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If you want to get to where you want to get, you have to work hard.

If you want to get to where you want to go, you have to work hard.

If you want to get where you want to get, you have to work hard.

Are all the above sentences grammatically correct and usable? Can we omit the highlighted to, like has been done in the third sentence. Is there a difference between using get and go in the given sentences.

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We can say either:

get to where

get where

but with an actual place or location, to cannot be dropped:

get to London

get to class

go expresses directional motion (or figuratively, some progress).

get expresses an achieved state (in locative contexts, a destination, a being-at-place).

Where do you want to go?

In which direction, towards which destination, do you want to go?

Where do you want to get?

Where do you want to be? What is your destination or goal?

The two are often interchangeable, but there are times when their nuanced difference might apply. A taxi driver is more likely to ask "Where do you want to go?" because he must take you to your destination and travel the route. If you tell a person you're lost, and don't know where you are, a person helping you out might want to know "Where do you want to get?" That is, tell me where you want to be and I can help you get there.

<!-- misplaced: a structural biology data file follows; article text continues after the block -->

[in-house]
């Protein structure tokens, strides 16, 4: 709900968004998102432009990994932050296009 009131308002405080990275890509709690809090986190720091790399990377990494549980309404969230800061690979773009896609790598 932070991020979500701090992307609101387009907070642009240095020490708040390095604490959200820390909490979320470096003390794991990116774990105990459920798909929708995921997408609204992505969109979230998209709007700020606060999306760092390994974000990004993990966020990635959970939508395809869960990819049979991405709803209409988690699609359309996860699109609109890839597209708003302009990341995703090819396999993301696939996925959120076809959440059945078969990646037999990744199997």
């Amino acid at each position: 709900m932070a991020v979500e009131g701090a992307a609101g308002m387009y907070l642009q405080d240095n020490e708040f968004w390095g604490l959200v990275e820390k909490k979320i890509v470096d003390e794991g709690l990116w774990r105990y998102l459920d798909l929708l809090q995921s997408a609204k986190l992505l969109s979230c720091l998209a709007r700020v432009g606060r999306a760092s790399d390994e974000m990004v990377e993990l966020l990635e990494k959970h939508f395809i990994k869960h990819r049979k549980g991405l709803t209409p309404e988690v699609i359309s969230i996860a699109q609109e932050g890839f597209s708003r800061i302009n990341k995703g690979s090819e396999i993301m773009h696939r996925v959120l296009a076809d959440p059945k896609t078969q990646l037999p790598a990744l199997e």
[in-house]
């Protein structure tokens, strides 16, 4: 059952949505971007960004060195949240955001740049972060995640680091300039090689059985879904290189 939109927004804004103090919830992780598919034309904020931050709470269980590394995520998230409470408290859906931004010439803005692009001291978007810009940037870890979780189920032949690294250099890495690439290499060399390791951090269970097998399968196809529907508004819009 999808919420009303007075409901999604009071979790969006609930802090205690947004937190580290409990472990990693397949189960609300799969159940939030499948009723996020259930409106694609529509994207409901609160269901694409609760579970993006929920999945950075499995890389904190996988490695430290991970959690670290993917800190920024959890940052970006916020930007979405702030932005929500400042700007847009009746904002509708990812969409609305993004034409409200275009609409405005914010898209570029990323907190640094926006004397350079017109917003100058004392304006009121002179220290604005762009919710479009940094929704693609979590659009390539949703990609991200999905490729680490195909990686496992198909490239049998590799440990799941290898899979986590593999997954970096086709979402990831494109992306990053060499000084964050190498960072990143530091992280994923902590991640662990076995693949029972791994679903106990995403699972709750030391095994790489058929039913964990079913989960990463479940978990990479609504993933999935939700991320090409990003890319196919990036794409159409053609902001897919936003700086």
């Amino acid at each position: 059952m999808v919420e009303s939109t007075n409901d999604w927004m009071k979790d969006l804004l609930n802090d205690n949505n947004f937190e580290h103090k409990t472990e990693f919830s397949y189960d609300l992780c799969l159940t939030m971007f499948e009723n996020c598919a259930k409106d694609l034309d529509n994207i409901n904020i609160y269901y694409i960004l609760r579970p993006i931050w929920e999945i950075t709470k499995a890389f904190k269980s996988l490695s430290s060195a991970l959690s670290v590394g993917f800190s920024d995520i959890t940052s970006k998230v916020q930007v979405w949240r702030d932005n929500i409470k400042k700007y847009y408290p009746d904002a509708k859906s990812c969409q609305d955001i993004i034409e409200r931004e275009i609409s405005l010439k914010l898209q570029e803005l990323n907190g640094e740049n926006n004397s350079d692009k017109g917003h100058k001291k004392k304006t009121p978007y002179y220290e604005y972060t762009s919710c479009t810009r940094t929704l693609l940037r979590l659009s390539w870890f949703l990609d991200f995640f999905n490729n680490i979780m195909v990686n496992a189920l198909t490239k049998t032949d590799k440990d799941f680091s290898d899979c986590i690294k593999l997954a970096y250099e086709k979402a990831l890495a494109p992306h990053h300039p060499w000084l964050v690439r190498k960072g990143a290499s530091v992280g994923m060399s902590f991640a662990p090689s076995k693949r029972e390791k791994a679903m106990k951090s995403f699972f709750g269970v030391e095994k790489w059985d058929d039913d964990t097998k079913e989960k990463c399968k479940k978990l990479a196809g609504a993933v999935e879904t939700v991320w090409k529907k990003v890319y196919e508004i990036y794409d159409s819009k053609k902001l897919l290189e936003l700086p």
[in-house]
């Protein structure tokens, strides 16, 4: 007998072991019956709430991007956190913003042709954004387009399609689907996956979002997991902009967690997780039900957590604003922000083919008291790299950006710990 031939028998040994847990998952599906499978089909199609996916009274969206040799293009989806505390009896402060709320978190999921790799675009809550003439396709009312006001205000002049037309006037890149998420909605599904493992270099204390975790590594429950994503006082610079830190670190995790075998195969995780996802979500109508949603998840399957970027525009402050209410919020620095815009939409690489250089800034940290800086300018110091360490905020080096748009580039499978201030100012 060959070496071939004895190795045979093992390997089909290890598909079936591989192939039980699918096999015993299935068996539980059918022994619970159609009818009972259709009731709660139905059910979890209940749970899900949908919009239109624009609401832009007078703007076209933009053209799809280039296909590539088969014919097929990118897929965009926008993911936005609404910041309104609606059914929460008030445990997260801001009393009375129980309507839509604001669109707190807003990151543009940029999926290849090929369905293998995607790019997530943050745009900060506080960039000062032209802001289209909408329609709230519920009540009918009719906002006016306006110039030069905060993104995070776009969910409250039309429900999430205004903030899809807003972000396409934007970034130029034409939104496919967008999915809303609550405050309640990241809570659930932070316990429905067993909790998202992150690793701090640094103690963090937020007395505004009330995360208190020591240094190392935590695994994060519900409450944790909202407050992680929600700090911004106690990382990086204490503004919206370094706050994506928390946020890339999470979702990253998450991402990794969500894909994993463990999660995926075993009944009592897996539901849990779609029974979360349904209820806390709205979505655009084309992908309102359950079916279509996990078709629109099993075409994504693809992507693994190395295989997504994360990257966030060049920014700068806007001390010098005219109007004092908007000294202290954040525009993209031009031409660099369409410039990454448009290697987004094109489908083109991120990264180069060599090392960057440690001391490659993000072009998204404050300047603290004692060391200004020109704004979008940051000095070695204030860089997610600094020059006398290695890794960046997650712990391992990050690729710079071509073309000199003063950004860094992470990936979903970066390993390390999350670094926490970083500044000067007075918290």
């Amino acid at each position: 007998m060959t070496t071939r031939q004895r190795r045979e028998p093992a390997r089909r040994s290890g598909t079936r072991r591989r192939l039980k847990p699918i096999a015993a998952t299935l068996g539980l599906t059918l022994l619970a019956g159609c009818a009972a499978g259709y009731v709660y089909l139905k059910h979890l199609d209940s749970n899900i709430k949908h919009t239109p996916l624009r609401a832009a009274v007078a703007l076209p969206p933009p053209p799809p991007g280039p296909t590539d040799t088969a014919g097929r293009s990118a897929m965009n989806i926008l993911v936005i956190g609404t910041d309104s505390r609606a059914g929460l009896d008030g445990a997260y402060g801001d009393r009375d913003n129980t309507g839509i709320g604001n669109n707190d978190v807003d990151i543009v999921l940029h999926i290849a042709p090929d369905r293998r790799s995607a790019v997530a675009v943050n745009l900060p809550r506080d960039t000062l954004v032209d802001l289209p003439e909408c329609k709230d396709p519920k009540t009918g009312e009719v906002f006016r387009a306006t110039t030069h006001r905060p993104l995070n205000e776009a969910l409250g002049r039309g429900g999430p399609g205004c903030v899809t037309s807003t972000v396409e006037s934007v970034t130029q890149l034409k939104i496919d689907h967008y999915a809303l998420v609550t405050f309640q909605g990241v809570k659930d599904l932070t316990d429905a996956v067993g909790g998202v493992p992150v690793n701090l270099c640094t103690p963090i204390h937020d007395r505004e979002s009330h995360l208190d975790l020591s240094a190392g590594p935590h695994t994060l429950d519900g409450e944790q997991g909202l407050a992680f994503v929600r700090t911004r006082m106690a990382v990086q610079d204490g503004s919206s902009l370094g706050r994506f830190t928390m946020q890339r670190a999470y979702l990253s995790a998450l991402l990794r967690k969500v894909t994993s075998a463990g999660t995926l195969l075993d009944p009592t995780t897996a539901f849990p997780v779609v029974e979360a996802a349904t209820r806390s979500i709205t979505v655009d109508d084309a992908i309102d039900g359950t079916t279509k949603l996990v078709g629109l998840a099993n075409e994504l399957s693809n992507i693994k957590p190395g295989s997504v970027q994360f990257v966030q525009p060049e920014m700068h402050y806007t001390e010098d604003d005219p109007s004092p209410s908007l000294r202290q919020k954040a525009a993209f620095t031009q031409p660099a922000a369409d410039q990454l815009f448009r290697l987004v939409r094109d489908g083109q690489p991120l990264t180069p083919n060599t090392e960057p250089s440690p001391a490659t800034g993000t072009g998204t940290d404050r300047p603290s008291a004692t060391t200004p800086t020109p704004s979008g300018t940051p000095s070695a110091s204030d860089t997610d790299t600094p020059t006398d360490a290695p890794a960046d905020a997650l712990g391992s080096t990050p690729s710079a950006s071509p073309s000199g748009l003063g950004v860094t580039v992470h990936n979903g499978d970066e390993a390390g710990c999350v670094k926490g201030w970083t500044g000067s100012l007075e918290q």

In my own dialect, these two questions might very well have nearly identical meaning

Where do you wanna get?

Where do you wanna go?

but we can put a special emphasis on the word get

Where do you wanna get?

to mean "Just tell me your destination. I wasn't asking about the route you had in mind."

  • Let's say we;re talking about a real place. "Can you help me get to where I need to get (to)." If we're talking about a real place, do we use the to at the end of the sentence too? Or is that inconsequential? – Soumya Ghosh Feb 21 '18 at 1:58
  • where is not a "real place" in the sense I meant. I meant an explicitly mentioned place such as "to London" or "to class" as I thought my examples clearly showed. – Tᴚoɯɐuo Feb 21 '18 at 10:49
  • Oh. I thought you meant in constructions where WHERE is not a real place, like when you're talking about life ''You won't get where you want to get in life if you don't work hard.", where WHERE is not a real place, but a point or level one wants to get to or get on. Thank you. :) – Soumya Ghosh Feb 21 '18 at 11:34

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